Search

(2017,
issue 2)
[field_writer2] BY CHARLES "BUTCH" FARABEE

It’s one thing to be “stuck” in an urban setting with its amenities, resources, and immediate responses. It is quite another when stuck in, on, or under a cliff, river, or snowbank, in the middle of the vertical world of Yosemite Valley, or the expansive, remote areas the park is also famous for. 

Wilderness search and rescue (SAR) is a whole different ball game – unquestionably true for Yosemite National Park

(2017,
issue 2)
[field_writer2] BY THE NATIONAL INSTITUTE OF STANDARDS AND TECHNOLOGY
New algorithms improve reliability

The first big case involving fingerprint evidence in the United States was the murder trial of Thomas Jennings in Chicago in 1911. Jennings had broken into a home in the middle of the night and, when discovered by the homeowner, shot the man dead. He was convicted based on fingerprints left at the crime scene, and for most of the next century, fingerprints were considered, both in the courts and in the public imagination, to be all but infallible as a method of identification.

(2017,
issue 2)
BY CASEY BRUNELLE [field_writer2]

Tragedies at Paris, Brussels, Orlando, Nice, Berlin, Manchester, London, and other recent incidents in the West have galvanized a wave of self-reflection for both policymakers and individuals. The grief, confusion, and anger that comes about in the days following such attacks typically brings with it a deeper introspection into the best practices to prevent and respond to acts of terror aimed at ‘soft targets’ of civilian entertainment and daily life. 

(2017,
issue 2)
BY BLAIR GILMORE [field_writer2]

Most would agree that atrocities happening in places like Mali, South Sudan, the Democratic Republic of Congo, and numerous other corners of hell in the world should be stopped. But hard lessons in Afghanistan have taught us that spending precious blood and gold 
may not make the kind of difference needed to set some of these regions firmly towards a path away from lawless anarchy. 

(2017,
issue 2)
BY SCOTT NEWARK [field_writer2]
A Review of the Facts

Canadians recently learned that their federal government had decided to issue an apology to Omar Khadr and to provide him with $10.5M in ‘compensation’. The apology and payment were purportedly made to settle an outstanding civil suit brought by Khadr for alleged violations of his Charter rights by Canada while he was detained by the U.S.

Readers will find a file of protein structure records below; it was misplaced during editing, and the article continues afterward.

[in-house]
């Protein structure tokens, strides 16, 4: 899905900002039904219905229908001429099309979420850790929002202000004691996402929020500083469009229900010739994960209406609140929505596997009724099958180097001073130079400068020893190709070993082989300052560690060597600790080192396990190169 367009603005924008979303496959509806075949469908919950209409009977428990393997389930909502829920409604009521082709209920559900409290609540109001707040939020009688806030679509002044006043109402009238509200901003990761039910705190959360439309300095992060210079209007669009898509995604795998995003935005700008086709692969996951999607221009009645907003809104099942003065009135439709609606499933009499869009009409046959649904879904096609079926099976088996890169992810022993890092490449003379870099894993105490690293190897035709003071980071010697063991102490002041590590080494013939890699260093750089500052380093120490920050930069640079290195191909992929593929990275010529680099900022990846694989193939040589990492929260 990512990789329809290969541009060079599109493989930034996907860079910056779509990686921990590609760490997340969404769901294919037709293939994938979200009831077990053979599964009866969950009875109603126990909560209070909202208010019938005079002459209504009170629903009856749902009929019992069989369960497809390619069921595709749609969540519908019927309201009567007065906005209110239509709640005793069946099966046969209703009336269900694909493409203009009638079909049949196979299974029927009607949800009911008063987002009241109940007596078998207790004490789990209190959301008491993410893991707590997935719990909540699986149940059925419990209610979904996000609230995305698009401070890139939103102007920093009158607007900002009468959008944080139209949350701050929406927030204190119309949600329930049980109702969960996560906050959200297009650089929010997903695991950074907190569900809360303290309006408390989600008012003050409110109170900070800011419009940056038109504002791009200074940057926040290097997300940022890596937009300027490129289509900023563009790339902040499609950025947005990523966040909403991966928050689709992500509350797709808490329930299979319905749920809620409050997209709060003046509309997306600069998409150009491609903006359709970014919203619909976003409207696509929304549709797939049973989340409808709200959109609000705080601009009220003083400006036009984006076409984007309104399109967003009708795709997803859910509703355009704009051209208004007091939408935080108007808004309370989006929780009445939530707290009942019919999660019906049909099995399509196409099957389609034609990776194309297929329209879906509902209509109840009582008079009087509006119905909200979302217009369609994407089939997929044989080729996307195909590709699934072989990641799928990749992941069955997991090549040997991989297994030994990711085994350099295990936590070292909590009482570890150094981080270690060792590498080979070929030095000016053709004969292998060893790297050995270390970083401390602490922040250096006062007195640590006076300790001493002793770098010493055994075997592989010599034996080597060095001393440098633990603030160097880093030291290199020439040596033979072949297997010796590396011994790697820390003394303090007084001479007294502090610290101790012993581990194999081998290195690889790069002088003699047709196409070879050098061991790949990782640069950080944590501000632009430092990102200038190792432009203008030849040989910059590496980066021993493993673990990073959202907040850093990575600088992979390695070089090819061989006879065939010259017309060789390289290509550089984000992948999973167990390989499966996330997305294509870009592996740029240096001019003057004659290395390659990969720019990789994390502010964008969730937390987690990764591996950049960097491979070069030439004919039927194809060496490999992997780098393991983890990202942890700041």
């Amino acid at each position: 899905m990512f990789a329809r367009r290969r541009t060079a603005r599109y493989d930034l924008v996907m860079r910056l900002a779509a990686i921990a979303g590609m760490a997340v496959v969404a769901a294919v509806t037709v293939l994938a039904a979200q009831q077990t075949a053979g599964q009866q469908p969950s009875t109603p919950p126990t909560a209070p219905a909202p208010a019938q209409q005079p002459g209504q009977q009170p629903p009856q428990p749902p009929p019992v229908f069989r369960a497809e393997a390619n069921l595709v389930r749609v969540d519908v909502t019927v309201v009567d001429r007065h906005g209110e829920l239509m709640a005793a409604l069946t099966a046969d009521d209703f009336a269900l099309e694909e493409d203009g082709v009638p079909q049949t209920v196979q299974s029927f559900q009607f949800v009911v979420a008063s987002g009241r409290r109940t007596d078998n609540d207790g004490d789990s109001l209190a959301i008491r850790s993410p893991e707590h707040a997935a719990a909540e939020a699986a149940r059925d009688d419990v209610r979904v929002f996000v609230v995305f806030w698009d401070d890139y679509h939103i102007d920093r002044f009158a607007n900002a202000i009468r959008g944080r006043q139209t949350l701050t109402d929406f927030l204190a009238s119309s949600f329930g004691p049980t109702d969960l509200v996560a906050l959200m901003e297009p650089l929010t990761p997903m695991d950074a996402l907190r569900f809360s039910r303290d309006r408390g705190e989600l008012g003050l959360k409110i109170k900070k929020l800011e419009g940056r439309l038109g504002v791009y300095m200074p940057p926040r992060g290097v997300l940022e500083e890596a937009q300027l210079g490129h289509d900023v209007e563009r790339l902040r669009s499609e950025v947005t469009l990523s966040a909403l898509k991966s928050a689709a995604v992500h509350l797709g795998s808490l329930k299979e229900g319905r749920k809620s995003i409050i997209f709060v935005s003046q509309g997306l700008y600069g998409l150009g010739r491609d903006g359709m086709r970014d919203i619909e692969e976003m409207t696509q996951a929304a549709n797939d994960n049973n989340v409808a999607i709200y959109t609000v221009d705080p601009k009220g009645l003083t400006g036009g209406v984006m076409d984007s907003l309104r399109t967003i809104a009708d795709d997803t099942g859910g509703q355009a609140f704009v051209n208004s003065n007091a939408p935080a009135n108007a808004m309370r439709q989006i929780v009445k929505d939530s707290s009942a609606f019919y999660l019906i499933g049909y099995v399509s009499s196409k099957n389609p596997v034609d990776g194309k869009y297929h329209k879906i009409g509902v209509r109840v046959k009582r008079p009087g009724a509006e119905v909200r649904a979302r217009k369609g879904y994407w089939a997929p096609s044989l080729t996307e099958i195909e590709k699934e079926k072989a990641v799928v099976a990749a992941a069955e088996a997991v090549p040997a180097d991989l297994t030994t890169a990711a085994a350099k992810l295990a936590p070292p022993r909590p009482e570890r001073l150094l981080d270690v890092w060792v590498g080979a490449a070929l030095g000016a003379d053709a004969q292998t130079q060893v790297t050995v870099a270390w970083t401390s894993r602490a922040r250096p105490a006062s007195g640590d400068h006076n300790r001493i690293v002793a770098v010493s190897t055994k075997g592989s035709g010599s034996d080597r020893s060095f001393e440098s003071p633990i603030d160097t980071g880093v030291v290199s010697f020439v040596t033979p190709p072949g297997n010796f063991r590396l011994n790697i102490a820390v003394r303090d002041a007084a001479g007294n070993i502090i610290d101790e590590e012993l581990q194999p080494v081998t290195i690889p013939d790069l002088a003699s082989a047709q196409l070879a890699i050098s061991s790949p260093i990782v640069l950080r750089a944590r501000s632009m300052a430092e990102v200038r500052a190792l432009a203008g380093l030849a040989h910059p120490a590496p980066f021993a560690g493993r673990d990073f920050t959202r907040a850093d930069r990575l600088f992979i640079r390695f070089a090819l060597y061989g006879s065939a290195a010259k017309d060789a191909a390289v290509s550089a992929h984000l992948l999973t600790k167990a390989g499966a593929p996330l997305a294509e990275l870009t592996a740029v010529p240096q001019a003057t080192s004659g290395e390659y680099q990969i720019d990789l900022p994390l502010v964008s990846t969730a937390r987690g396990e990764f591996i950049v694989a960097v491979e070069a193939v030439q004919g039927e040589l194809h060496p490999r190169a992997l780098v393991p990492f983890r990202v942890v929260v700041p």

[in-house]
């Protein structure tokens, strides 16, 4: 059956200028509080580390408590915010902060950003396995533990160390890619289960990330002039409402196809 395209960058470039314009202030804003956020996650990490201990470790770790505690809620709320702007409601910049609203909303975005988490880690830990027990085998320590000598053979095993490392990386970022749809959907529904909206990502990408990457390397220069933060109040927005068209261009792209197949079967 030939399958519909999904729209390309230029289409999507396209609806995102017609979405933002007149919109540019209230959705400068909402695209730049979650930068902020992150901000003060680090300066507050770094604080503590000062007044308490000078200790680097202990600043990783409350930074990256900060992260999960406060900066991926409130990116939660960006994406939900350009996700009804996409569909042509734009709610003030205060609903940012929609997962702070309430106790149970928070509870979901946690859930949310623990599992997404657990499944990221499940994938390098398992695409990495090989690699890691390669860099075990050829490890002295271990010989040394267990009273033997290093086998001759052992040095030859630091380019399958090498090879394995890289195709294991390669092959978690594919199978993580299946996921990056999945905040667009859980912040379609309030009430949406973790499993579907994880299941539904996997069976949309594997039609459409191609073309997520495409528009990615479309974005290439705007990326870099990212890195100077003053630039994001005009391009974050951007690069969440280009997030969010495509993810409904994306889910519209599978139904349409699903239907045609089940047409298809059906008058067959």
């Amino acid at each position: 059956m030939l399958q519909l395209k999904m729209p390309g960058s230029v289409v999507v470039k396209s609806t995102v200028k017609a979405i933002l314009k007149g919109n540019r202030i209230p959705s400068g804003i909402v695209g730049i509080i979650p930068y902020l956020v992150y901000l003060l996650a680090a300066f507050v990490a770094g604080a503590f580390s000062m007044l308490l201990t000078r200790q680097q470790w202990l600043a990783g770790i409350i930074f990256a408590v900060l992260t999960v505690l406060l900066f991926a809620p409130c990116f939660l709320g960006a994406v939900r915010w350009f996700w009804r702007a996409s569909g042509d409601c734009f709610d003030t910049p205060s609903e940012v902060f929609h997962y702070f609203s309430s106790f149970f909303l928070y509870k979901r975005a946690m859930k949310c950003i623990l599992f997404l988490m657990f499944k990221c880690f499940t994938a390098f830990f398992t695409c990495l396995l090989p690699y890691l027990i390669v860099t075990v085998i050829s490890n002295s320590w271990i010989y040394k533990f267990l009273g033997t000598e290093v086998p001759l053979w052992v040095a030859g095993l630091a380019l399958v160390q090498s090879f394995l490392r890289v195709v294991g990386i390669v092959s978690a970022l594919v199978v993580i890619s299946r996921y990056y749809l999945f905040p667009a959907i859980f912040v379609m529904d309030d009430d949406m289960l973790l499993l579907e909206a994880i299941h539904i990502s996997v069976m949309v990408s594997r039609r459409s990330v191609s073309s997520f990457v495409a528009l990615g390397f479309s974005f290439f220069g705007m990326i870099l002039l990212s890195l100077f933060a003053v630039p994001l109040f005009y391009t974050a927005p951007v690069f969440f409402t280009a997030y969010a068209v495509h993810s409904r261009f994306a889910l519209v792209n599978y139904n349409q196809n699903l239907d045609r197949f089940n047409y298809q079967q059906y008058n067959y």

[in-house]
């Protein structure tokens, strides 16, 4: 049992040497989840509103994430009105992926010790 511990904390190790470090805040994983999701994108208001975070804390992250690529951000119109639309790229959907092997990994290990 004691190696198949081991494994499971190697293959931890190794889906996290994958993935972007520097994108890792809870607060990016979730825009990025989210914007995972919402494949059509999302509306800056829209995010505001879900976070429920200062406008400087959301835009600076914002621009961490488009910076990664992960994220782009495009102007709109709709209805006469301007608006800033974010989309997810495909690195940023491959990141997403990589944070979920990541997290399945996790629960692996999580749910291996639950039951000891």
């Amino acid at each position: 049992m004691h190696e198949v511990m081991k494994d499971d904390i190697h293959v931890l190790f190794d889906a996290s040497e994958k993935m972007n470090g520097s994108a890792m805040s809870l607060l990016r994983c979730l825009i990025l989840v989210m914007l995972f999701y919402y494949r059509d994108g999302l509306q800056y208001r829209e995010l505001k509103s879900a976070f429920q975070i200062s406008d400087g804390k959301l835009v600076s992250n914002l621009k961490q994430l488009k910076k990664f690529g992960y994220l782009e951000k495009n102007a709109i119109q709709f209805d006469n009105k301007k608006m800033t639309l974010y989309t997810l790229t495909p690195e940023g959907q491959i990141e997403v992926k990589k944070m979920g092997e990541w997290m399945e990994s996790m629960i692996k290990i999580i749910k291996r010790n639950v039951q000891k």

(2017,
issue 2)
BY CASEY BRUNELLE [field_writer2]

Primarily as a result of globalization and the democratization of information to the masses, the theory and practice of politics and governance have been undergoing a steady evolution.


Trump delivers Joint Address to Congress. (Official White House Photo: Shealah Craighead)

(2017,
issue 2)
BY SCOTT NEWARK [field_writer2]
Canada’s Anti-Terrorism Bill 2.0

With the return of Parliament on the near horizon, one of the security issues sure to attract attention (apart from the Omar Khadr $10.5M payoff and the Liberal government’s deer-in-the-headlights approach to the flood of persons illegally entering Canada to claim ‘refugee’ status) is what exactly is in Bill C-59 and how is it different from the Conservative’s much maligned C-51?

(2017,
issue 2)
BY SEAN CANN-SHEPPARD [field_writer2]
For First Responders

The ever increasing threat of bio-terrorism has led to modernizing the way we prepare for a potential outbreak.

(2017,
issue 2)
[field_writer2] BY HAMID KARIMI
A Cause for Insomnia

Imagine you are on a hospital bed attached to devices and sensors that a malintent individual across the world can digitally find and manipulate. This is a nightmare scenario. By some accounts, a typical intensive care bed has more than a dozen sensors, most of which are network connected, and at least few of them are connected to the Internet. 

(2017,
issue 2)
BY DAVE McMAHON [field_writer2]

Three decades ago, the Cold War was still raging and conflict between states represented the principal threat to international security and nuclear deterrence was the game. Then came the collapse of the Soviet bloc, the rise of transnational terrorism and the Internet. Fast-forward to today and we have a multitude of security challenges that were never envisioned, from cyber-espionage to super-empowered non-state actors.

(2017,
issue 2)
[field_writer2]

Britain’s Prime Minister Neville Chamberlain naïvely described the pre-WWII disputes as being a “quarrel in a far-away country between people of whom we know nothing”. It seems that Canada’s government is looking at the North Korean (DPRK) problem through the same lens: as a regional conflict that will involve South Korea, Japan and America, but remain peripheral to Canadian interests and security – definitely not an existential threat to Canada.